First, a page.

© 2023 WUOT
background_fid.jpg
Play Live Radio
Next Up:
0:00
0:00
Available On Air Stations

Jake Blount: Tiny Desk Concert

Jake Blount has an astonishing imagination. While a concert of folk tunes could simply be a singer and perhaps a fiddle or banjo, the young proponent of traditional music brought eight bandmates and told the NPR crowd that they were here to play "Black folk music from the future." Most of the songs are from Jake Blount's late-2022 release, The New Faith, on Smithsonian Folkways. It's a dystopian Afrofuturistic concept album that reinterprets traditional Black spirituals.

His band includes the voice of Tiny Desk alum Kaia Kater, rap from Demeanor, fiery electric guitar from Augustus Tritsch and fiddle from George Jackson. It's a talented crew with a mission to bring the voice, banjo and vivid imaginings of Jake Blount to fruition. "I spent many months during the pandemic alone in my bedroom coming up with these utterly oddball parts that these wonderful people have done a great job learning," Blount explains. "This is the first time we've presented this music with the full instrumentation ever and it means so much to be doing it here."

SET LIST

  • "The Man Was Burning"
  • "The Downward Road"
  • "City Called Heaven"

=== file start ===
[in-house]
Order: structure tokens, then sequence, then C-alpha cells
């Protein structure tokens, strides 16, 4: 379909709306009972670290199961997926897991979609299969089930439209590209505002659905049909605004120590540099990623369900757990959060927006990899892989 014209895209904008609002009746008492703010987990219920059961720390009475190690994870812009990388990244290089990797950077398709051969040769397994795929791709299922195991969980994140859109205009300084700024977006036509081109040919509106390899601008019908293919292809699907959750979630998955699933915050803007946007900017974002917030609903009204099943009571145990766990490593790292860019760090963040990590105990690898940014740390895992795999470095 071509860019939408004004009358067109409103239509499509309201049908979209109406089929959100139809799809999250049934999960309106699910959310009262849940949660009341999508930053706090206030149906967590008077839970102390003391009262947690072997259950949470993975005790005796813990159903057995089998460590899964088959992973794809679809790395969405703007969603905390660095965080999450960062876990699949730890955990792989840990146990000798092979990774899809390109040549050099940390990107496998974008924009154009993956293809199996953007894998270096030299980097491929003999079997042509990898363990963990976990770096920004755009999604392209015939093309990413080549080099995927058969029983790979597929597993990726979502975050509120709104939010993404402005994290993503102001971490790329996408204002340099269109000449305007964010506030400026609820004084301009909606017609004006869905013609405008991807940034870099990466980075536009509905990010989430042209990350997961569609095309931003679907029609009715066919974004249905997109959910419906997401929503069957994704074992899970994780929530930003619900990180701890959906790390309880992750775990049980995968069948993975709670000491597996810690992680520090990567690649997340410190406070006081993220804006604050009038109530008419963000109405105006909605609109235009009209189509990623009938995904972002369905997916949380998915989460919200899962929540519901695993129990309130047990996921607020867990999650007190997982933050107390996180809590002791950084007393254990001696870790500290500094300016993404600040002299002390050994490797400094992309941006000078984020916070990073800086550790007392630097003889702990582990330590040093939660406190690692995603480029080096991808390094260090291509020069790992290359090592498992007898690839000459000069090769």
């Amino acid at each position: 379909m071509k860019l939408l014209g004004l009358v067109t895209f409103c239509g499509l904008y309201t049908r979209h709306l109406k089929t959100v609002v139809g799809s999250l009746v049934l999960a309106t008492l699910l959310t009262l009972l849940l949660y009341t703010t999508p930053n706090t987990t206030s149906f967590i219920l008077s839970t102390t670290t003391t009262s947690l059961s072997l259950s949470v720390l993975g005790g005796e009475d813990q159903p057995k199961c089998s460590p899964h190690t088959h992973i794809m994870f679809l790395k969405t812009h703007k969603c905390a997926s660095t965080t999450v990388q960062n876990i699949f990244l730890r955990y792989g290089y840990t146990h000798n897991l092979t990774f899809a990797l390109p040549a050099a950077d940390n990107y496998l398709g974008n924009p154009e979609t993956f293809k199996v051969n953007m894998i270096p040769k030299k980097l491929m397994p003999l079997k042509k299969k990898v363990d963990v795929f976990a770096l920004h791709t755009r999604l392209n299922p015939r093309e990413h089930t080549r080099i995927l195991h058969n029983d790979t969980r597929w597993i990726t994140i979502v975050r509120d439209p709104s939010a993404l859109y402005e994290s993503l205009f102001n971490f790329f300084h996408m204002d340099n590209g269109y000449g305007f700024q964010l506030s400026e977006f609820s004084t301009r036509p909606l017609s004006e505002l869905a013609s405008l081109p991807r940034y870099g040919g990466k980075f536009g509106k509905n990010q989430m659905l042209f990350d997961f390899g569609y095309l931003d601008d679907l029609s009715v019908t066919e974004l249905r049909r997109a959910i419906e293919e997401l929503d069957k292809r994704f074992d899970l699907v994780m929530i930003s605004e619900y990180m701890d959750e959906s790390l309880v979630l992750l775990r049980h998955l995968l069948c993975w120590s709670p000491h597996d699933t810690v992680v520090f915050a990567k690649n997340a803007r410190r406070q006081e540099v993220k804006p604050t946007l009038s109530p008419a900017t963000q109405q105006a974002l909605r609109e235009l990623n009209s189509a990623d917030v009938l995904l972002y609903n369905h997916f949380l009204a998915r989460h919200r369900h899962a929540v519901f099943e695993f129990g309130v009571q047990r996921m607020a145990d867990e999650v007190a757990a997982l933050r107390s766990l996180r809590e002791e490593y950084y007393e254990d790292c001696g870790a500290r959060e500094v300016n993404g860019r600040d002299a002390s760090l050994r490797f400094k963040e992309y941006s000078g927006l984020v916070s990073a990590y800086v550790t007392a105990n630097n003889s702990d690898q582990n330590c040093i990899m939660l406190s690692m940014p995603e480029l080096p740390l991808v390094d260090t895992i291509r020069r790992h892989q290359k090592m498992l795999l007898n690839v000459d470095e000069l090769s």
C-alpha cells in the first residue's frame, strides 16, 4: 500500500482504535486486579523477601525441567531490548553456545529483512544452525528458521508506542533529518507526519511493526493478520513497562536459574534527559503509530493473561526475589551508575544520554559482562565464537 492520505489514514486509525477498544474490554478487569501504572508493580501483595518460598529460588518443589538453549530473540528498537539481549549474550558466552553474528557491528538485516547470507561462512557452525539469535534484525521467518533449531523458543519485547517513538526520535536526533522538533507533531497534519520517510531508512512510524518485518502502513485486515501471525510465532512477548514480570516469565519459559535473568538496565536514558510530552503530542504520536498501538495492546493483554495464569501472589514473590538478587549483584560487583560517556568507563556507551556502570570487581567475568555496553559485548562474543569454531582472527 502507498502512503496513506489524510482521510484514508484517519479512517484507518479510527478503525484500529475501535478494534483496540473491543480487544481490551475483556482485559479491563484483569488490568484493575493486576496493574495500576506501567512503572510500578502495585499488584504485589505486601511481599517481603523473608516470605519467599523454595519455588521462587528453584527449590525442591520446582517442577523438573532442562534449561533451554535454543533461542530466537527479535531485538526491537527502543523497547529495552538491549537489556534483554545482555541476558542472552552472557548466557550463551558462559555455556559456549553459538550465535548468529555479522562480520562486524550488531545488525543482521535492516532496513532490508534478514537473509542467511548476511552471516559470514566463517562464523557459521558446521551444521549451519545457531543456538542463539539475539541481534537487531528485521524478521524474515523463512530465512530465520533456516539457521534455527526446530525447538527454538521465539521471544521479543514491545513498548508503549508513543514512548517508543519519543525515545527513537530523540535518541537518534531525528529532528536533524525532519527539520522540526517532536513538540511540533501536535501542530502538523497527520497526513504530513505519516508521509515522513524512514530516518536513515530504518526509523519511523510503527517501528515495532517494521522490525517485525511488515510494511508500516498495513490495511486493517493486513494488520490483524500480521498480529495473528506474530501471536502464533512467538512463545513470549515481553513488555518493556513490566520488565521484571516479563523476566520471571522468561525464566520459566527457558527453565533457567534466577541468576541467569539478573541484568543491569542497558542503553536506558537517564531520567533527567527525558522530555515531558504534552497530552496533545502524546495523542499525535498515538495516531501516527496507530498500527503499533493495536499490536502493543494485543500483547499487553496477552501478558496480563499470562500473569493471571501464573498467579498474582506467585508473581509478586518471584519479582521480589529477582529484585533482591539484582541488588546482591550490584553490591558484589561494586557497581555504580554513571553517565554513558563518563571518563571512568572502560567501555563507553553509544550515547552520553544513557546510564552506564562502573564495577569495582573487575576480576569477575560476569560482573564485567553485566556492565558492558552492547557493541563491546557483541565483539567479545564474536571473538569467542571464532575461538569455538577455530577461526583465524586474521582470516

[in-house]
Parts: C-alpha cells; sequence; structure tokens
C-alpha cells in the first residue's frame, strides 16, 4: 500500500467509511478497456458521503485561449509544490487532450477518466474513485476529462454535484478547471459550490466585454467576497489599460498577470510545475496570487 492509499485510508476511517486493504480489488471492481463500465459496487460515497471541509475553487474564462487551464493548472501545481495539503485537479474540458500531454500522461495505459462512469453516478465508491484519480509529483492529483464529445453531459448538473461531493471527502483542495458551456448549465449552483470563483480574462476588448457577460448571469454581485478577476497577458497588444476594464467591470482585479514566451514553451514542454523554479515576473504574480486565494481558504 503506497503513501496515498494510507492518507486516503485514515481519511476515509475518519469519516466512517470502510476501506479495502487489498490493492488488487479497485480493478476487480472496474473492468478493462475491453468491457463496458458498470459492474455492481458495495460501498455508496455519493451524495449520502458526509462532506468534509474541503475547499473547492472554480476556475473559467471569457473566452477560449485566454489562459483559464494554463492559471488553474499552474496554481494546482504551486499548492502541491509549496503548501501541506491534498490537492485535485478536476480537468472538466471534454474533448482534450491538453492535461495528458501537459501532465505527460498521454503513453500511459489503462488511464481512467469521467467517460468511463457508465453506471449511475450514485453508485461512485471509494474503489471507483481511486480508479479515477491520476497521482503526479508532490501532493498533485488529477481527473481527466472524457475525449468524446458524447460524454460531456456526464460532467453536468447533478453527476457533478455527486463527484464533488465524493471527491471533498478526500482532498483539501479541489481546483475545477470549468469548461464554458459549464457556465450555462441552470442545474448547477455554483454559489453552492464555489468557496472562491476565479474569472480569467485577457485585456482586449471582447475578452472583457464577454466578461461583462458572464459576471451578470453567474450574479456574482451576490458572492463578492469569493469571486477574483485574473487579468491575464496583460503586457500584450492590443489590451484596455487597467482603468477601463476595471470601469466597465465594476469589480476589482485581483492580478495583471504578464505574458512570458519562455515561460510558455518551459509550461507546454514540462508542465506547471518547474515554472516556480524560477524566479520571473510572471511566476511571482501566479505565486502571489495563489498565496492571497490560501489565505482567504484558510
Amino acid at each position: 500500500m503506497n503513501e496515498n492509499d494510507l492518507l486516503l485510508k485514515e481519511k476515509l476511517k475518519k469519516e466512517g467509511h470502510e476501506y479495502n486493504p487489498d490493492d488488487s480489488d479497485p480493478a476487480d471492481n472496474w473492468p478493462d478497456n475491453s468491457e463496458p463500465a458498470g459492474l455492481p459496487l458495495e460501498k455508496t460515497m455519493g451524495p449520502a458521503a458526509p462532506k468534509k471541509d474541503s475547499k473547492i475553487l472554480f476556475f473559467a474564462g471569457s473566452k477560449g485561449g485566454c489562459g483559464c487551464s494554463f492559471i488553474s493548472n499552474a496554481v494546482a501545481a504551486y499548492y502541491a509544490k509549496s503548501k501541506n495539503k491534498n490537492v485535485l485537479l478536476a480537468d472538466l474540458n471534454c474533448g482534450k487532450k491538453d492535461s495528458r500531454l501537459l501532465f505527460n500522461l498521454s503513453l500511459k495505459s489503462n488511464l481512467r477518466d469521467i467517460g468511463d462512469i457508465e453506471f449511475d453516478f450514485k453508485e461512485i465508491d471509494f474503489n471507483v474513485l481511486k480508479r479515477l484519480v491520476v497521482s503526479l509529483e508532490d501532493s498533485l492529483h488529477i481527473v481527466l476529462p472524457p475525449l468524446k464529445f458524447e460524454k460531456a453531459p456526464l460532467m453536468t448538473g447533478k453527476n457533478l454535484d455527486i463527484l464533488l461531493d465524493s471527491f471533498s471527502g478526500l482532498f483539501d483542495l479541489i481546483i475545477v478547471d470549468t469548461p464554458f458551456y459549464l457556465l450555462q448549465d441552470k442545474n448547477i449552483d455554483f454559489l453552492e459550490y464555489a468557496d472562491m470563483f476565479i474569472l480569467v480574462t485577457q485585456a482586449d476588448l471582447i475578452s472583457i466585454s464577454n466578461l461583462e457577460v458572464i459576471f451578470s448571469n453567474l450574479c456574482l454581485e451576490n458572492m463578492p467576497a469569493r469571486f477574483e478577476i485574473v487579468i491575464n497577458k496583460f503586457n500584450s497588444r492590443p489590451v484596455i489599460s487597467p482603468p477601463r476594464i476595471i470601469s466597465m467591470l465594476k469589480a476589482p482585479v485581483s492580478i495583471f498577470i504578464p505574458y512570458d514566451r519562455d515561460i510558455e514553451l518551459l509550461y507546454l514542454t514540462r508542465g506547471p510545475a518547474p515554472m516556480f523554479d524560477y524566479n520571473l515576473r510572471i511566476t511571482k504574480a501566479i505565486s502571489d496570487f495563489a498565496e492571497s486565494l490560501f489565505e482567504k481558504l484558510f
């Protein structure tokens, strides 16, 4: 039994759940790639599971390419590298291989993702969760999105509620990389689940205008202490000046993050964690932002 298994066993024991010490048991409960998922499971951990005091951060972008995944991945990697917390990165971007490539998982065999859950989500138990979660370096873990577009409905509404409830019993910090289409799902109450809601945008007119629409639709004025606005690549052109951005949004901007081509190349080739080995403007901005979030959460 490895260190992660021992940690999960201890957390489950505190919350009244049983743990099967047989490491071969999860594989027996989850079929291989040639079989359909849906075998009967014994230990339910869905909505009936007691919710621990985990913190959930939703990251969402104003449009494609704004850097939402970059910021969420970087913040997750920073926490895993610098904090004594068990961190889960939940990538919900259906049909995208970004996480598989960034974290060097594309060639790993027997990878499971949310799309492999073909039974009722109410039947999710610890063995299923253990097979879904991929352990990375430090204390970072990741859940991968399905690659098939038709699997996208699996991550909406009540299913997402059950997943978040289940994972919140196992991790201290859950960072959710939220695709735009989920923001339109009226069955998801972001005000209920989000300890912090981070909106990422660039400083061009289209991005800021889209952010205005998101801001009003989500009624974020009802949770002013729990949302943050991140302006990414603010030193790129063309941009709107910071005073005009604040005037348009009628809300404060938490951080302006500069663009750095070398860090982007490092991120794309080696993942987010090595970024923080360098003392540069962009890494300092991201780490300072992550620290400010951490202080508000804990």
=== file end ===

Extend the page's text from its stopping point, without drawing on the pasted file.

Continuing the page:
• "Give up the World"
  • MUSICIANS

  • Jake Blount: vocals, banjo, tambourine 
  • Kaia Kater: vocals
  • Resa Gibbs: vocals
  • Integriti Reeves: vocals
  • Demeanor (Justin Harrington): rap vocals
  • George Jackson: fiddle, vocals
  • Augustus Tritsch: electric guitar, banjo-uke
  • Huck Tritsch: drums
  • Nelson Williams: bass
  • TINY DESK TEAM

  • Producer: Bob Boilen 
  • Director: Kara Frame
  • Audio Engineer: Josh Rogosin
  • Series Producer: Bobby Carter
  • Videographers: Kara Frame, Joshua Bryant, Maia Stern, Sofia Seidel
  • Editor: Sofia Seidel
  • Tiny Desk Team: Suraya Mohamed, Marissa Lorusso, Hazel Cills, Ashley Pointer
  • VP, Visuals and Music: Keith Jenkins
  • Senior VP, Programming: Anya Grundmann
  • Copyright 2023 NPR. To see more, visit https://www.npr.org.

    Tags
    In 1988, a determined Bob Boilen started showing up on NPR's doorstep every day, looking for a way to contribute his skills in music and broadcasting to the network. His persistence paid off, and within a few weeks he was hired, on a temporary basis, to work for All Things Considered. Less than a year later, Boilen was directing the show and continued to do so for the next 18 years.